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Estrogen Found To Increase Growth Of The Most Common Childhood Brain Tumor

Date:
February 19, 2009
Source:
University of Cincinnati
Summary:
Researchers have discovered that estrogen receptors are present in medulloblastoma -- the most common type of pediatric brain tumor -- leading them to believe that anti-estrogen drug treatments may be beneficial in limiting tumor progression and improving patients' overall outcome.
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FULL STORY

Scott Belcher, PhD.
Credit: Image courtesy of University of Cincinnati

University of Cincinnati researchers have discovered that estrogen receptors are present in medulloblastoma—the most common type of pediatric brain tumor—leading them to believe that anti-estrogen drug treatments may be beneficial in limiting tumor progression and improving patients’ overall outcome.

This research is being published in the March 2009 edition of Endocrinology.

In estrogen-responsive cancers—such as breast cancer—estrogen receptors act to increase tumor growth and progression. Estrogen receptors are also the most important drug targets for the treatment of breast cancer.

“Current therapies for medulloblastoma involve cranial surgery, chemotherapy and radiation,” says Scott Belcher, PhD, principal investigator of the study. “This discovery suggests that we may be able to use anti-hormone or estrogen drug therapies—like those used to treat breast cancers—to limit progression of these childhood brain tumors and to decrease the adverse side-effects of radiation treatment.”

Medulloblastoma, or MD, is a highly malignant brain tumor, most commonly diagnosed in children.

Patients with MD typically have a five-year survival rate between 50 and 70 percent, and survivors who endure current, more aggressive treatments face an increased risk for chronic illnesses such as diabetes or cardiovascular disease later in life.

Belcher, an associate professor in the department of pharmacology and cell biophysics at UC, and his team examined tumor tissue from 22 patients between the ages of 6 months and 18 years.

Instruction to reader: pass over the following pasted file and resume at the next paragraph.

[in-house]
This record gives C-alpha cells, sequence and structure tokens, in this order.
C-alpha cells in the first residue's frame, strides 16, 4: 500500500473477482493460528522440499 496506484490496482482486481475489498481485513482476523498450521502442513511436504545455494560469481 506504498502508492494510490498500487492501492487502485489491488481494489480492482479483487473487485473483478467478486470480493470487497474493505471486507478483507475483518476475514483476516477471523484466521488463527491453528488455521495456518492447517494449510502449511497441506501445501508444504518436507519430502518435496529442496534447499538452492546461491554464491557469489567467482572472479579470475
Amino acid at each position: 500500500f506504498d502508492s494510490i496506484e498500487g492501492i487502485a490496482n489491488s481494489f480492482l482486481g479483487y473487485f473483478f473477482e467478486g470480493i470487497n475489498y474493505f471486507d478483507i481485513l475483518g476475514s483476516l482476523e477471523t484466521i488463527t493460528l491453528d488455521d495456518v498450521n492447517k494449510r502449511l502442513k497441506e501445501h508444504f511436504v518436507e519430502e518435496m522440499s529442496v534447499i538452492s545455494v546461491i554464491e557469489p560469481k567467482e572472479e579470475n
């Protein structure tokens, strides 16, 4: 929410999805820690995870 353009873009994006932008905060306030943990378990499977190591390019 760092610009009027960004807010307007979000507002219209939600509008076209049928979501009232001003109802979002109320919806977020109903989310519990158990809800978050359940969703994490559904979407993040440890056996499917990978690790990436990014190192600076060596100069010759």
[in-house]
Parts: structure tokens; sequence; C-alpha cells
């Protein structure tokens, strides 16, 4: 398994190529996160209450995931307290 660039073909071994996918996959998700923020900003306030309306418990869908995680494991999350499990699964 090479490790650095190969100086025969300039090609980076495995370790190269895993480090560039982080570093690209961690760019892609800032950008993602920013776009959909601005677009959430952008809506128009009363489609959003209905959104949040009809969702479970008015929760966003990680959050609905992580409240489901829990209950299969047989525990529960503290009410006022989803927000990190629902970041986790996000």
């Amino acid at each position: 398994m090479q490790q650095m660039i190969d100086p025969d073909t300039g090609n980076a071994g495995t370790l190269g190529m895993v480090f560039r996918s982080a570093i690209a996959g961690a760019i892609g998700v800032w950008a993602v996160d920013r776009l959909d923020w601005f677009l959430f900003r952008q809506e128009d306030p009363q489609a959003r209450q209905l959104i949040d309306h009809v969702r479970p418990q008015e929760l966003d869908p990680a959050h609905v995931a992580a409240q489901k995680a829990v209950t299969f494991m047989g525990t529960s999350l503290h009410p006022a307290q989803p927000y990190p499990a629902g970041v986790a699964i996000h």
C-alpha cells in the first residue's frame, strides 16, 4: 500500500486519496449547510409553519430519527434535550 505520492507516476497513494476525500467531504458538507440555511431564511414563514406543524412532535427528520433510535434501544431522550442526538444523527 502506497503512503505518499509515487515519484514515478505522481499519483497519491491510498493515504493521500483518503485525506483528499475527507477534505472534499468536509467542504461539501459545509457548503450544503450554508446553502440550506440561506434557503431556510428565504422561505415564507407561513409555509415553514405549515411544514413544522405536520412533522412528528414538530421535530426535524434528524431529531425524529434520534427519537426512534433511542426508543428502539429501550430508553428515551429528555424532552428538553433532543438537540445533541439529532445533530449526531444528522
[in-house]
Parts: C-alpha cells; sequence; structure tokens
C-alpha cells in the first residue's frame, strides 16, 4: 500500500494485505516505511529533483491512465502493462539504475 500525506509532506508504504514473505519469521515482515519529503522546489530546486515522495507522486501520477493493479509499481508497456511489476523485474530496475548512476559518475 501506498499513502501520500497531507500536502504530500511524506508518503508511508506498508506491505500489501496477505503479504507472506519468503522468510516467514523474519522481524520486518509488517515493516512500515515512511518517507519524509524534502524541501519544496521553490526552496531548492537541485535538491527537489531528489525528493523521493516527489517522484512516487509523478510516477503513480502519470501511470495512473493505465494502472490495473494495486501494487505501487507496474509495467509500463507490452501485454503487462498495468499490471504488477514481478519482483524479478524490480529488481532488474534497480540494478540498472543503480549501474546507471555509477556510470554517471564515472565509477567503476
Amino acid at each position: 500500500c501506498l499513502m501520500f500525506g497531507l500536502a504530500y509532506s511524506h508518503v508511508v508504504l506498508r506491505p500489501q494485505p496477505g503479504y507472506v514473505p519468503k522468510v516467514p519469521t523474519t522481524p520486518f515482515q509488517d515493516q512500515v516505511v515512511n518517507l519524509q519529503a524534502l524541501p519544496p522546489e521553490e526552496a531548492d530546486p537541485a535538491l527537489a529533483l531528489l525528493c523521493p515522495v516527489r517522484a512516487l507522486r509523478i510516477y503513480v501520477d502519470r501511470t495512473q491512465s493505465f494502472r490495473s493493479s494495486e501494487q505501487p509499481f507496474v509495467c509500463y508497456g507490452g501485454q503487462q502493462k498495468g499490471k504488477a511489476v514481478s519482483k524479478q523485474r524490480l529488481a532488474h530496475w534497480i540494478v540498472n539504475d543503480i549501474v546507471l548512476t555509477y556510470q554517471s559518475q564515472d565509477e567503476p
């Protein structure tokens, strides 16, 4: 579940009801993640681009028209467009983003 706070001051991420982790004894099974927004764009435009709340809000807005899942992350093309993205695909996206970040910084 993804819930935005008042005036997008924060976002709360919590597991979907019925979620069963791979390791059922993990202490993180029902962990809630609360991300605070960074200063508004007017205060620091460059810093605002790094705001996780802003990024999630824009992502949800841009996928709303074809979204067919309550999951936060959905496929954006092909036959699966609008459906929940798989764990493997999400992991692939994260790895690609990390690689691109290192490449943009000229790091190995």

They found evidence of estrogen receptors, particularly estrogen receptor beta, in the cancerous cells of every tumor analyzed.

“MD manifests when specific neuron precursors in the brain fail to stop normally differentiating into mature neurons,” Belcher says. “Our previous studies showed that estrogen receptors are regulated during differentiation of these neuronal precursors. MD growth and tumor cell formation can be blocked by inhibiting the activity of these receptors.”

Belcher said these results demonstrate the importance of “bench to bedside” discoveries.

“We started in tumor cells and then moved to animal models of MD and found that we could stop the growth of tumors using anti-estrogen therapies,” he says. “We’ve been able to identify these receptors in humans. We are now hoping that our basic developmental biology findings can take the final step by stopping the growth of these tumors in humans.”

“We believe that development of rational anti-estrogen drug therapies for this highly malignant cancer is a possibility and could improve the lives of many children and adult survivors,” he continues.

This study was funded by the National Institute of Environmental Health Sciences and a Translation Research grant from Cincinnati Children’s Hospital Medical Center.


Story Source:

The above story is based on materials provided by University of Cincinnati. Note: Materials may be edited for content and length.


Cite This Page:

University of Cincinnati. "Estrogen Found To Increase Growth Of The Most Common Childhood Brain Tumor." ScienceDaily. ScienceDaily, 19 February 2009. <www.sciencedaily.com/releases/2009/02/090217112130.htm>.
University of Cincinnati. (2009, February 19). Estrogen Found To Increase Growth Of The Most Common Childhood Brain Tumor. ScienceDaily. Retrieved May 22, 2015 from www.sciencedaily.com/releases/2009/02/090217112130.htm
University of Cincinnati. "Estrogen Found To Increase Growth Of The Most Common Childhood Brain Tumor." ScienceDaily. www.sciencedaily.com/releases/2009/02/090217112130.htm (accessed May 22, 2015).

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